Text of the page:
the Happenings and had great success with “See You in September” and “I Got Rhythm.” Medress left the Tokens in 1970 and was the creative force behind the group Dawn, producing such hits as “Candida,” “Knock Three Times,” and “Tie a Yellow Ribbon ‘Round the Ole Oak Tree”. Hank wanted to use Barry Manilow as the lead singer for the group, but Barry wanted a solo career, so he talked his good friend Tony Orlando out of retirement and the result was the pinnacle of Tony’s singing career. Other artists that Medress produced include Dan Hill, Melissa Manchester, Richard Simmons, Rick Springfield, and David Johansen (as his alter ego, Buster Poindexter).

From 1990 to 1992, Mr. Medress was president of EMI Music Publishing Canada and, after returning to New York, became a partner in Bottom Line Records, which released recordings of performances at the Bottom Line club in Greenwich Village as well as new work by emerging artists. Mr. Medress leaves four children and two grandchildren.

Listen for Darrel & the Oxfords and The Tokens on TUNEDEX MEMORIES at

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Posted by on March 9, 2010 in Rest In Peace


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Freddie Scott (1933-2007)

Freddie Scott, known for his soft, mournful ballads, died of a heart attack June 4, 2007 at the age of 74.  Born in Providence, Rhode Island, he sang with his grandmother’s gospel group the Gospel Keys while in his early teens. He studied medicine at the University of Rhode Island but gave it up for singing. He recorded his first solo single, “Running Home”, for the small J&S label in 1956. Over the next six years, he would release nine more records for four different labels, but with little or no success. He wrote songs and even did production work to keep his singing dream alive. His big break came in1962 when he recorded a demo of “Hey Girl”, written by the Brill Building writing team of Gerry Goffin and Carole King. The song was written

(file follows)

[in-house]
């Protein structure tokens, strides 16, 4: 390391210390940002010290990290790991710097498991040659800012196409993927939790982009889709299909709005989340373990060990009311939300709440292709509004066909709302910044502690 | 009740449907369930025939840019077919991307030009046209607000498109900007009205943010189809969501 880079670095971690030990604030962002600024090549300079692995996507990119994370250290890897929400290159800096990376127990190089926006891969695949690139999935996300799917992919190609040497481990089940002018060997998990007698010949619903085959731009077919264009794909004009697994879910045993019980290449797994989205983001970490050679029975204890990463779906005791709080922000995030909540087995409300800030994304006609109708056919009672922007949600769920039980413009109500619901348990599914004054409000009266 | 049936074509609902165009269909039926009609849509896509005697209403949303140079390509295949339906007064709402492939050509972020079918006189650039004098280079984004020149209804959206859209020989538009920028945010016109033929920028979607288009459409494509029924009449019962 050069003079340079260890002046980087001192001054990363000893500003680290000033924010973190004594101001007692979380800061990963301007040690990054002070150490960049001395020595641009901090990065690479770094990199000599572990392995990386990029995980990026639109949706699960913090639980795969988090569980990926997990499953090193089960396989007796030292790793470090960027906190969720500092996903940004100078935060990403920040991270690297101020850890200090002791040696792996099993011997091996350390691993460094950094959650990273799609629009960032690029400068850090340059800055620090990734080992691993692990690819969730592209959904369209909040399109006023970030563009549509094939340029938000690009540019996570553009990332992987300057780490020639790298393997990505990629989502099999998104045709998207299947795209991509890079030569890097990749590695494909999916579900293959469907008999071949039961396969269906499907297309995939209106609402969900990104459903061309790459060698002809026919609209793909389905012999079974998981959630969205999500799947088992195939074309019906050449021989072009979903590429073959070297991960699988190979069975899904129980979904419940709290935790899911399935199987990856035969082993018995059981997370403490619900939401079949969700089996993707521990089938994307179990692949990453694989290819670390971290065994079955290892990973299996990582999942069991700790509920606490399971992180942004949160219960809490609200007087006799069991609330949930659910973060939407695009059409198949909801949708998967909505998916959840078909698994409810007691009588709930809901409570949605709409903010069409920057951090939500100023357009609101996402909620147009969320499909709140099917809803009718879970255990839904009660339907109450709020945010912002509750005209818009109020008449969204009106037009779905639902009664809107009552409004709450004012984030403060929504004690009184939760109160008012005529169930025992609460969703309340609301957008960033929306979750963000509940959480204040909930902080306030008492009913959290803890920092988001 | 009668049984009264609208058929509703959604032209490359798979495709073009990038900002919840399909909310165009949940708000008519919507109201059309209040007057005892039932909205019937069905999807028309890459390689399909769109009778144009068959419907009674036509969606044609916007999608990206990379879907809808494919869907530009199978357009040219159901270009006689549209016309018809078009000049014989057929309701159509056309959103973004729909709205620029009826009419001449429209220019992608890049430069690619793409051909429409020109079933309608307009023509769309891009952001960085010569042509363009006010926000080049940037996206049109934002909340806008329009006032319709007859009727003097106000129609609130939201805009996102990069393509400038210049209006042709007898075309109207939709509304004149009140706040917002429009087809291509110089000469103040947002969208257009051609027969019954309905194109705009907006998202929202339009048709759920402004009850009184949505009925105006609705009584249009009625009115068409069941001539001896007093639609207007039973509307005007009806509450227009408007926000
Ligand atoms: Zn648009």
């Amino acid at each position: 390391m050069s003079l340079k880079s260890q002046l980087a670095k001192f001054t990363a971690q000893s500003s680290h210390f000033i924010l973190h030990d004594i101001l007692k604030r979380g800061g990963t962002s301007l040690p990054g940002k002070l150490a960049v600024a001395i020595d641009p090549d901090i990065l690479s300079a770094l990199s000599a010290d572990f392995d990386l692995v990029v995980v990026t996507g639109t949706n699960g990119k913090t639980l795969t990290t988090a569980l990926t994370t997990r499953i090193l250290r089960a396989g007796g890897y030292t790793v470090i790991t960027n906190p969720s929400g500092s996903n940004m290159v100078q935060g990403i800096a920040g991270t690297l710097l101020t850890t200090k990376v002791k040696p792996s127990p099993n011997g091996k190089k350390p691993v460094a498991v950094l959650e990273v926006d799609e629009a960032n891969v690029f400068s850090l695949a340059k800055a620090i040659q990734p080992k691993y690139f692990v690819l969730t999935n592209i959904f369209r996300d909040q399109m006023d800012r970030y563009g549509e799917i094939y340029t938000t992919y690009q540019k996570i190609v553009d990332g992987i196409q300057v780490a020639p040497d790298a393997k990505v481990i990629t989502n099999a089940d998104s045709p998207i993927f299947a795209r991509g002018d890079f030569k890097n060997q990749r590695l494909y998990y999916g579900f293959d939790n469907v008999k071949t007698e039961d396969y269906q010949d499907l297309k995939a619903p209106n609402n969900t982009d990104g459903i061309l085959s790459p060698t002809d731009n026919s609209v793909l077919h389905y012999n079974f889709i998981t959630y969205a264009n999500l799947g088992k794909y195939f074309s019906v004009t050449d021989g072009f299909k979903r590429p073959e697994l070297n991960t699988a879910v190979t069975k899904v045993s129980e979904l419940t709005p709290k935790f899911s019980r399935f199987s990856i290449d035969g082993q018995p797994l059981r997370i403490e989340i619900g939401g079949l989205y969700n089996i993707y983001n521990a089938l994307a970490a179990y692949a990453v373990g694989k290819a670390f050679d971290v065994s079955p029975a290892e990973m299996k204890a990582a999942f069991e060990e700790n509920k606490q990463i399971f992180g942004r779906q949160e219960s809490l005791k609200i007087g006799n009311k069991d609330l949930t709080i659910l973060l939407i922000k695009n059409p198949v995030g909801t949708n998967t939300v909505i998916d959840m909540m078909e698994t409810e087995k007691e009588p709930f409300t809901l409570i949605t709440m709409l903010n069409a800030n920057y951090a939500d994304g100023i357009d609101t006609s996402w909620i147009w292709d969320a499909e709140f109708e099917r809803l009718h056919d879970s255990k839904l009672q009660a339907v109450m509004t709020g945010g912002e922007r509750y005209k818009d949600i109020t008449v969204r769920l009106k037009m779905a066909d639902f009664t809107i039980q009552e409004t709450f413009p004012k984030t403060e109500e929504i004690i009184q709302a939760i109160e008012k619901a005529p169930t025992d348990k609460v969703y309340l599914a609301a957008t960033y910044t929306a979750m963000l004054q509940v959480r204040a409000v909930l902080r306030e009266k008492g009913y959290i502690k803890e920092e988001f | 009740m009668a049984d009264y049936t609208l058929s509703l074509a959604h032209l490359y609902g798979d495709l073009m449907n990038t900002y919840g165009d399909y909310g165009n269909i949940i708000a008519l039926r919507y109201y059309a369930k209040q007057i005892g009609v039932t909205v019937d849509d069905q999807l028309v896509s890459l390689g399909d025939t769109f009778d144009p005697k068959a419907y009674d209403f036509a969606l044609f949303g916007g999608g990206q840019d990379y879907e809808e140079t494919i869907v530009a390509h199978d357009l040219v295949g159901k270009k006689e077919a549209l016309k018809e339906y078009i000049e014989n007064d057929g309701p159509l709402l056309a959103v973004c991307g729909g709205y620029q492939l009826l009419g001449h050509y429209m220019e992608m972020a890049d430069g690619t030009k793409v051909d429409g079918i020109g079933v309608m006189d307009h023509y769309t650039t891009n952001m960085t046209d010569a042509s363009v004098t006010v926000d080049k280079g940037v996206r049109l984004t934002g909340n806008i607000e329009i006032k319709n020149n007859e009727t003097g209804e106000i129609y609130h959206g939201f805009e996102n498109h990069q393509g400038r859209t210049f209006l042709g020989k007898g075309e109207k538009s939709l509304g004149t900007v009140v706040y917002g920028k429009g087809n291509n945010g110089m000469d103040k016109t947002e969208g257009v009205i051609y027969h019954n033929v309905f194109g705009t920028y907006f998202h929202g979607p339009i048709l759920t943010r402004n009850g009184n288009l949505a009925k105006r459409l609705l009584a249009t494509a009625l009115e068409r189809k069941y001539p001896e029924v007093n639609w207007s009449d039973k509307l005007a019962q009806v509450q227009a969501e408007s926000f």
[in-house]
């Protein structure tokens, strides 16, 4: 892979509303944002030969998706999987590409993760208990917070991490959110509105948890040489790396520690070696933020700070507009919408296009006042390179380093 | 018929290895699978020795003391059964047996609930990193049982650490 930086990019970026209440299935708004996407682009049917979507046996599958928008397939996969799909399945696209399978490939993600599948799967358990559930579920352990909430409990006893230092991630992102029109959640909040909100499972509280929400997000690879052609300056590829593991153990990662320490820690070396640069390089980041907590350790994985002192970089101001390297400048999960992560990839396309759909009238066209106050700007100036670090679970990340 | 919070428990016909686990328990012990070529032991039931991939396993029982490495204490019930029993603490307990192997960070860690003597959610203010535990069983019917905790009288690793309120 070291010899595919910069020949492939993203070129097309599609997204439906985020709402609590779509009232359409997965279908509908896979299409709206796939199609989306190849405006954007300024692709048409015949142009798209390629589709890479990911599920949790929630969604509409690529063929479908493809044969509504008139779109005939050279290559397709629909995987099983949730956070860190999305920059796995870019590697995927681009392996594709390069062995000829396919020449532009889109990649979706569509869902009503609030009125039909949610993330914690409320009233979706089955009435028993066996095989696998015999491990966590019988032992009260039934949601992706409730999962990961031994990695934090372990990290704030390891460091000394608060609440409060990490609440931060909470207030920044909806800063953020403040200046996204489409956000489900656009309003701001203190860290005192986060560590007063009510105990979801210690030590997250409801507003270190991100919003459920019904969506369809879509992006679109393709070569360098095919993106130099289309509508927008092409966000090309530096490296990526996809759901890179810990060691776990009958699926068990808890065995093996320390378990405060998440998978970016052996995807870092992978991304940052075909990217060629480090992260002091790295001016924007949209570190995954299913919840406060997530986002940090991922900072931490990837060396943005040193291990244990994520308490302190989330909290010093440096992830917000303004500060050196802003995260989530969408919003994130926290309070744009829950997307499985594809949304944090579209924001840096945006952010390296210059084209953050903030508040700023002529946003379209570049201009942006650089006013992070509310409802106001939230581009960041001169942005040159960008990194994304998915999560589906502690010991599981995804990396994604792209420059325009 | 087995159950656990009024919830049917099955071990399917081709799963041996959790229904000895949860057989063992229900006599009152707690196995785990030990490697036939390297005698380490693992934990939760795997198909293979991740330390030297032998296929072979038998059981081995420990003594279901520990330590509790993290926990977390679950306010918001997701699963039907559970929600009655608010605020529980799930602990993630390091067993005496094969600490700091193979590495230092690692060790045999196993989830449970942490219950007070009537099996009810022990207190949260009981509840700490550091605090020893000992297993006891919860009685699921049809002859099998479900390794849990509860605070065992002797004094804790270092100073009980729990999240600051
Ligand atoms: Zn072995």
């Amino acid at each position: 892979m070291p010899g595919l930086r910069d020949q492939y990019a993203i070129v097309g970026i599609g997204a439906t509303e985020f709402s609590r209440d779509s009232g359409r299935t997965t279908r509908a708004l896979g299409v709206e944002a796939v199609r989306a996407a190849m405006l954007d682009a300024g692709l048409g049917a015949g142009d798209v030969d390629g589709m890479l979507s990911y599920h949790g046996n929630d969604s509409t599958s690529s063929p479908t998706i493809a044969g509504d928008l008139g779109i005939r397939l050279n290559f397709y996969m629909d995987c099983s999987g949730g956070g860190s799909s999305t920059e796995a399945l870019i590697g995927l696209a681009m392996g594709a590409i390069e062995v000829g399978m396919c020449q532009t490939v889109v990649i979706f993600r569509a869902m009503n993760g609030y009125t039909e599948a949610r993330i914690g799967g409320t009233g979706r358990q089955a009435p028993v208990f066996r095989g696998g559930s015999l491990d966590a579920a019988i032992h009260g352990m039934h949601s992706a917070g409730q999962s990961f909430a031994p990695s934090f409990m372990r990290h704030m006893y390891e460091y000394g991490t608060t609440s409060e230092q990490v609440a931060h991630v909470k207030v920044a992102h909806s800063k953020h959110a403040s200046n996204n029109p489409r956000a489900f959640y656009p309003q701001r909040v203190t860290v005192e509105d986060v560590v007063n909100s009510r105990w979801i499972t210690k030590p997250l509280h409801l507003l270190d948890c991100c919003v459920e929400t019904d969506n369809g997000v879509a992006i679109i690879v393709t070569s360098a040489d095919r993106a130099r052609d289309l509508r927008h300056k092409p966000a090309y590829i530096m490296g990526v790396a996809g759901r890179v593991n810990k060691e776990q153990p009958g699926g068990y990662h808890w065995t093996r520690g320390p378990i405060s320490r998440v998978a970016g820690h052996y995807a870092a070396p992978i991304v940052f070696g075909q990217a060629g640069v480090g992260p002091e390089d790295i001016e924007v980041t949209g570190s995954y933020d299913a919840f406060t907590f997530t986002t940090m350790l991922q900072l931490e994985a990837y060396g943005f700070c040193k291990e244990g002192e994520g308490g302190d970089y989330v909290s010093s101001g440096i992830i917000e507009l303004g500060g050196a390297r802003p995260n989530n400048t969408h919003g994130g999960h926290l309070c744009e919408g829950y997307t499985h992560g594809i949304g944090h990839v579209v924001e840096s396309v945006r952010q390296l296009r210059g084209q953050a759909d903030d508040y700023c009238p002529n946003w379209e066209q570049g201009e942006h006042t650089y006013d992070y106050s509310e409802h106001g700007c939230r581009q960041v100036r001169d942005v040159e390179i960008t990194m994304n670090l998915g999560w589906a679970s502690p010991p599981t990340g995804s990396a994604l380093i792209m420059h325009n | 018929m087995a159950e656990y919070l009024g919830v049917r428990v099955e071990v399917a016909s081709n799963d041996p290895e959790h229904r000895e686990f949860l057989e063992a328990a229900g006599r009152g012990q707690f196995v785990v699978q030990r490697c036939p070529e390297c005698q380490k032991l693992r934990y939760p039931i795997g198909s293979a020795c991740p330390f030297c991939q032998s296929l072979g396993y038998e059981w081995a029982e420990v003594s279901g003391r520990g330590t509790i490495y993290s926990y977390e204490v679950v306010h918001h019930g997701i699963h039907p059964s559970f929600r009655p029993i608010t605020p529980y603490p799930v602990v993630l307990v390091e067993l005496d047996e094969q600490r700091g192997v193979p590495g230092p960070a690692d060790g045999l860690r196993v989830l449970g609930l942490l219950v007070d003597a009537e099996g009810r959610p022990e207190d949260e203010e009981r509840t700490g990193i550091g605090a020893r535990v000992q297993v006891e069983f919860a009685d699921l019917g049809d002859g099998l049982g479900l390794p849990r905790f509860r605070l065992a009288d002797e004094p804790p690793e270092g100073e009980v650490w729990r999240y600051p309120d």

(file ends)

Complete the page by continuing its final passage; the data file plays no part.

Freddie Scott

with Chuck Jackson in mind, but Chuck turned it down. Goffin and King liked Scott’s voice and recorded another version with Freddie and it was released in 1963 on the Colpix label, almost one year after he recorded the demo record. The record became a Top Ten hit and effectively launched Scott’s career. He hit the charts another two times for Colpix, but lost favor as many American singers did due to the British Invasion. He moved on to Columbia records and released four more singles, but this time, with no chart activity. In 1966 Bert Berns, the producer, songwriter and owner of Shout Records signed Freddie and returned him to the charts with “Are You Lonely For Me”. Freddie stayed on the charts until the untimely death of Bert Berns in 1967. Freddie’s chart career seemed to die with Berns. He did some jingle writing after that, and took some minor acting roles, but his singing career was over. One of Freddie’s songs from 1968 “You Got What I Need” was sampled in 1989 and became the signature song for rapper Biz Markie. While Scott’s star waned somewhat in the 1980s, he still toured and performed regularly, releasing a pair of new albums in 2001 and 2004. Over the course of his career, Freddie Scott released well over 30 single recordings and many, many albums. His talents will be truly missed. We are proud to play “Hey Girl” on TUNEDEX MEMORIES at

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Posted by on March 9, 2010 in Rest In Peace


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The Little Song That Could

I’ve been a music lover for well over fifty years. I grew up collecting 45’s and falling asleep each night with my earplug and transistor radio. I served in the Air Force during the Vietnam conflict and then enjoyed a thirty-year career working in the computer industry. During this time, I continued listening to and collecting music. I used my hobby to make some extra money playing weddings and reunions. I needed that money because my wife and I raised four children and I’m happy to say they are all college graduates.

When I turned 50, I decided to give radio a try. I worked as a volunteer on a local high school station that played oldies all day each Sunday. I developed my show “the Innocent Age” and met a lot of very nice people locally and online. After a couple years, I got a chance to be on a small AM station in Cleveland. My good friend Frank Kramer was on Monday nights, and I did my show on Tuesday nights. The station had a weak signal at night but streaming on the Internet provided us with ample audiences. Frank and I both got to play songs that had been long missing from station play lists and in many cases never made them in the first place.